By Matthew D’Olimpio
Shaw’s Supermarkets and the Boston Celtics hosted the Shaw’s Pro Summer League at the Clark Athletic Center July 15 through July 21 at the University of Massachusetts in Boston. The six-day tournament allowed selected members from NBA teams to compete in a series of off-season exhibition games.
Two such players with Queens ties, former St. John’s star Lavor Postell and Omar Cook, out of both Christ the King and St. John’s, not only appeared in the tournament for their respective teams, but also made headway for themselves. Both players, Postell for the Knicks and Cook for the Celtics, put up solid numbers in the tournament, which deserves to be noticed by both fans and coaches.
Cook, a 19-year-old avenger who stirred a media fury when he decided to jump ship with the Red Storm after just one year to play with the big boys, is looking to make a name for himself with the Boston Celtics after being batted among Denver, Dallas and the Developmental League last year. He received no playing time with Boston after being signed at the end of last season and needs to really pull his weight to see any action next season.
“What’s so good about me is I’m a guy who likes to give up the basketball first,” Cook said in one published report. “I play hard on offense. But I’m a distributor. There’s a number of scorers on the teams. That’s where I think I benefit most. I’m not a guy who needs to score to play well. That’s what separated me from a lot of the guards out there.”
While Cook did not receive much playing time in the Shaw’s tournament, he got a chance to show his style, appearing in two games, starting one, and averaging 17.5 minutes in each. In his brief appearances, Cook managed to score eight points per game, hitting half his field goals. The Celtics fared very well in the tournament, despite the absence of their star players, finishing in second place behind the Atlanta Hawks with a 5-1 record.
With fellow Queens native Kenny Anderson being traded from the Celtics to the Supersonics in a five-player deal Monday, which included a slumping Vin Baker, and the Celtics devastating luxury tax worries — they are spending nearly $34 million of their $40.27 million salary cap on Antoine Walker, Paul Peirce and now Vin Baker — the team may be looking for a young, inexpensive, developing player to replace the hole at point guard left by Anderson. Tony Delk and Erik Strickland also saw time in that position last season, but Delk proved unreliable at best and Strickland is now a potentially pricey free agent.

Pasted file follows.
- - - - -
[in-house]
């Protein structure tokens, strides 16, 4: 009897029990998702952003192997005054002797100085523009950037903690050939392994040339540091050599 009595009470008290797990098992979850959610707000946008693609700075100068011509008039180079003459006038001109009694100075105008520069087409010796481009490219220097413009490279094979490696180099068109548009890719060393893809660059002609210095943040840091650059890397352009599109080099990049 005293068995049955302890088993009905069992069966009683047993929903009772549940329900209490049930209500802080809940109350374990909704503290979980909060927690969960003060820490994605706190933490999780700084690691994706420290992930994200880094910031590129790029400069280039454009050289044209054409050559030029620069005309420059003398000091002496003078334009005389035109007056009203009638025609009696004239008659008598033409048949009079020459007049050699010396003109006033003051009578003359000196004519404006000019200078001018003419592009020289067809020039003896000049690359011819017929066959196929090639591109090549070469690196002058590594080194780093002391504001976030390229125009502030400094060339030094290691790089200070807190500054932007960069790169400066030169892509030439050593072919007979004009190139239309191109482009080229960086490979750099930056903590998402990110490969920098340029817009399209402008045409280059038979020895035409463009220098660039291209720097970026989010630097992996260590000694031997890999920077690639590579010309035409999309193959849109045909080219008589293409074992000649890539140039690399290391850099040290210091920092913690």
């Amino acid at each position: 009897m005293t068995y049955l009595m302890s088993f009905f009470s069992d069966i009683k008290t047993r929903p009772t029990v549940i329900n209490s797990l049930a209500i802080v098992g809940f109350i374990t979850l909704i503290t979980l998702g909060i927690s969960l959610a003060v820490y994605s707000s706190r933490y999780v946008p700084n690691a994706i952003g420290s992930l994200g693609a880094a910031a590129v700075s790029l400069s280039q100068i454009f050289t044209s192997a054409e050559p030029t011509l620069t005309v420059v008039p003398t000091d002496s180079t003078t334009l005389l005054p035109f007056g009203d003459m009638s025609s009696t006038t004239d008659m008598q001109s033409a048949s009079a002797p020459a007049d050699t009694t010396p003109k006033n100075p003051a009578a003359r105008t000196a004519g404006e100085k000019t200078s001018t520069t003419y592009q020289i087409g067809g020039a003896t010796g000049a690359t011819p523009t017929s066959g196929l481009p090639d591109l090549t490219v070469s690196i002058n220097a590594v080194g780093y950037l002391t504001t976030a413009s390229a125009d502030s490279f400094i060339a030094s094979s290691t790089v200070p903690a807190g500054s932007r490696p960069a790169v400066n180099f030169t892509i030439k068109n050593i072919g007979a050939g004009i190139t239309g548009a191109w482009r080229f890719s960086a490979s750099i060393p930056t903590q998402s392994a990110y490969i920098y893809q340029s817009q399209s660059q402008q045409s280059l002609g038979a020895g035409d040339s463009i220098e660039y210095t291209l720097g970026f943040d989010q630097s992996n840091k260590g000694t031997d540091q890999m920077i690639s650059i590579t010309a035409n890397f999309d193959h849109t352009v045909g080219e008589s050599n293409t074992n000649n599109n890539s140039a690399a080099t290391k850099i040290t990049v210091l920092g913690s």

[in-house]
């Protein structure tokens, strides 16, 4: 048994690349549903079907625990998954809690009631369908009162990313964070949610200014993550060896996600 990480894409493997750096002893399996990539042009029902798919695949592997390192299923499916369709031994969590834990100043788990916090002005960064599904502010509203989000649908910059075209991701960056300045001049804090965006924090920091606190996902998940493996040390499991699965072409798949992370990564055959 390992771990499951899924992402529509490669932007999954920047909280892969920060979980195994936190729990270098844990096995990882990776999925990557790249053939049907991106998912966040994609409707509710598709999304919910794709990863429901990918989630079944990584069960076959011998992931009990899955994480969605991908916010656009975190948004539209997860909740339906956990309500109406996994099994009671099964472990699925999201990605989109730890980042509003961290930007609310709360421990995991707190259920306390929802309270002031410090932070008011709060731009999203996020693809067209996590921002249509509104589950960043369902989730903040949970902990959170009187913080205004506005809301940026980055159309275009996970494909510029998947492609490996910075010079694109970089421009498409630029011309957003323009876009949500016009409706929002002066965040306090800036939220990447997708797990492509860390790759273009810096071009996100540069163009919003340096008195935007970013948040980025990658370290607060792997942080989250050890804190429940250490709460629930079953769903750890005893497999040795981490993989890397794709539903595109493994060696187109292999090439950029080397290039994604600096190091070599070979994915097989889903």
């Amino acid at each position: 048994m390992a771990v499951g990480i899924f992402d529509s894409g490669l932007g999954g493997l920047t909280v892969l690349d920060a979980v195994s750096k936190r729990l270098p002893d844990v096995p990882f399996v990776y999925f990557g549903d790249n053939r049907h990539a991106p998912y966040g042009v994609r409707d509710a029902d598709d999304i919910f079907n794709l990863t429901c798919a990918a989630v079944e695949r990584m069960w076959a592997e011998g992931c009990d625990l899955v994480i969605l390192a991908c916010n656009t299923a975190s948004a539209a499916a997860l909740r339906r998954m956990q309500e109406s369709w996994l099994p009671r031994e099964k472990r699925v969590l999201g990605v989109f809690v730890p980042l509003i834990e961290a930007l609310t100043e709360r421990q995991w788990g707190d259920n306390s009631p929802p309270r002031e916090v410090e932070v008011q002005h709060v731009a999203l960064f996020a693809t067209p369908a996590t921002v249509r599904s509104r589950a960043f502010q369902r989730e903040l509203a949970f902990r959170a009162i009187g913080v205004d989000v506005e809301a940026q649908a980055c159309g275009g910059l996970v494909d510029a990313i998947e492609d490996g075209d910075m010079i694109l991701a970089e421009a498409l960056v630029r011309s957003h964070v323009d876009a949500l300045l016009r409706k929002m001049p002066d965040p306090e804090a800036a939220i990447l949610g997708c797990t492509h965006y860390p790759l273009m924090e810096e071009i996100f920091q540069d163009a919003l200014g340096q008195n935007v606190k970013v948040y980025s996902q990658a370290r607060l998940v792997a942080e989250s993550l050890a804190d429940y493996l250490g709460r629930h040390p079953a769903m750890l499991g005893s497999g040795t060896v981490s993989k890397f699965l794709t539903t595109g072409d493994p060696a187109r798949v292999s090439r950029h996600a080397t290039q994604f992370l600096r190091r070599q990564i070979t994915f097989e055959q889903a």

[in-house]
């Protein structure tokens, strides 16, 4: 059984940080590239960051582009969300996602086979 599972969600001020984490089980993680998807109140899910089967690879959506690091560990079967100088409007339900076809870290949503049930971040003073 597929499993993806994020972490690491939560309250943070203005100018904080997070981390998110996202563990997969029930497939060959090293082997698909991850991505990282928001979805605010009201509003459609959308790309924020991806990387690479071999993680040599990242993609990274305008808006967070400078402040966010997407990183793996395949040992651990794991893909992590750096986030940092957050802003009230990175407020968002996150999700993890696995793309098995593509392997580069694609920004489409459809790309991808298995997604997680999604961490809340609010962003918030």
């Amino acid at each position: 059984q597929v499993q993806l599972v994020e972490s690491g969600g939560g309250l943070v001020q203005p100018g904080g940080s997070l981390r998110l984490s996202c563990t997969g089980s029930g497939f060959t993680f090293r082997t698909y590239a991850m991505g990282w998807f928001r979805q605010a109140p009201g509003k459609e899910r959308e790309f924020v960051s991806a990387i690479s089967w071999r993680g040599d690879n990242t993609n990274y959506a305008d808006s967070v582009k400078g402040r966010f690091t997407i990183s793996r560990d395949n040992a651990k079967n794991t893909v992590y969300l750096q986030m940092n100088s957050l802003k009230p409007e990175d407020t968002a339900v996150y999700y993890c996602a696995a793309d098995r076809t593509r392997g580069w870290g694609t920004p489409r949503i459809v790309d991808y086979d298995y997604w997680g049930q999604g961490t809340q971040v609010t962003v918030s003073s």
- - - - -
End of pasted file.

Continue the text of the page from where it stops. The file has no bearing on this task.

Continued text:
While Cook’s first performance with his team shows promise, in order for him to step up as the Celtics primary or even backup point guard, he will need to increase his steals and assists significantly — Anderson averaged 5.3 assists and 1.8 steals per game in 2001-2002 — and modify his defense to be more aggressive.
“As I understand it, if they like me after summer league, then they’ve got to guarantee me the rest of the season,” Cook was quoted as saying. “If they don’t, then they need to let me know after summer league.”
Cook, who is the exact size of Anderson at 6-foot-1, 185 pounds, has the advantage of being younger with a more physical game. While the former Royals’ standout may lack the star power of the former Stanner Anderson when he entered the NBA, Cook has shown the potential ability to prove Queens proud once again.
If Cook is allowed his shot in the regular season and promotes potential to persuasion, the championship-hungry Celtics, which made it to the Eastern Conference Finals last season, may find an inexpensive replacement for Anderson, or at least a deeper line for their point guard position.
Things are slightly different for Postell, a 23-year-old, 6-foot-5 guard/forward, who rarely was used by the Knicks last season, averaging only 7.8 minutes per game with only 23 appearances and no starts.
Postell, a relatively young player, still has a lot to prove to the Knicks regarding his ability to play consistent basketball, specifically in regard to his field goal percentage and ability to grab defensive rebounds. He already has demonstrated in the regular season his ability to hit free throws, nailing 31 in 41 attempts last season, but mostly in garbage time.
Postell took advantage of the summer league and, despite the Knicks’ mediocre performance, finishing an even .500 with a 3-3 record, he put up respectable numbers, placing second on the team in overall scoring with 71 points (11.8 ppg), and also grabbed 15 defensive rebounds, while averaging 24.3 minutes per game. Postell also continued his dominance from the line, hitting 29 of 32 free throws (.906).
With any luck Postell will continue his upward momentum and new coach Don Chaney, who let the former Johnnie run a little toward the end of the year in 2001-2002, will take notice and grant Postell more playing time.
Reach contributing writer Matthew D’Olimpio by e-mail at TimesLedger@aol.com or call 229-0300, Ext. 130.